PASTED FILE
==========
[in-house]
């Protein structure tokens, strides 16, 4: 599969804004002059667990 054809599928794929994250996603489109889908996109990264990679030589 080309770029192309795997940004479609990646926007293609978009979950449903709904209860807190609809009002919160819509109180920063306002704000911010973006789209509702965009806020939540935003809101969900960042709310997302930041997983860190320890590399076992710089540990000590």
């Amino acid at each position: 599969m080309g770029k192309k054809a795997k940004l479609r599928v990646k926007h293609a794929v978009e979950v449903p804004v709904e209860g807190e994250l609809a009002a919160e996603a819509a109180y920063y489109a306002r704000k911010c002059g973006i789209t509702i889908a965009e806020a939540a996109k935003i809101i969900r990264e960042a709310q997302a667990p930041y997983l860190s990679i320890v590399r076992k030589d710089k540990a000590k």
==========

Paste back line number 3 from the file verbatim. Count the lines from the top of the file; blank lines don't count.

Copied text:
């Amino acid at each position: 599969m080309g770029k192309k054809a795997k940004l479609r599928v990646k926007h293609a794929v978009e979950v449903p804004v709904e209860g807190e994250l609809a009002a919160e996603a819509a109180y920063y489109a306002r704000k911010c002059g973006i789209t509702i889908a965009e806020a939540a996109k935003i809101i969900r990264e960042a709310q997302a667990p930041y997983l860190s990679i320890v590399r076992k030589d710089k540990a000590k």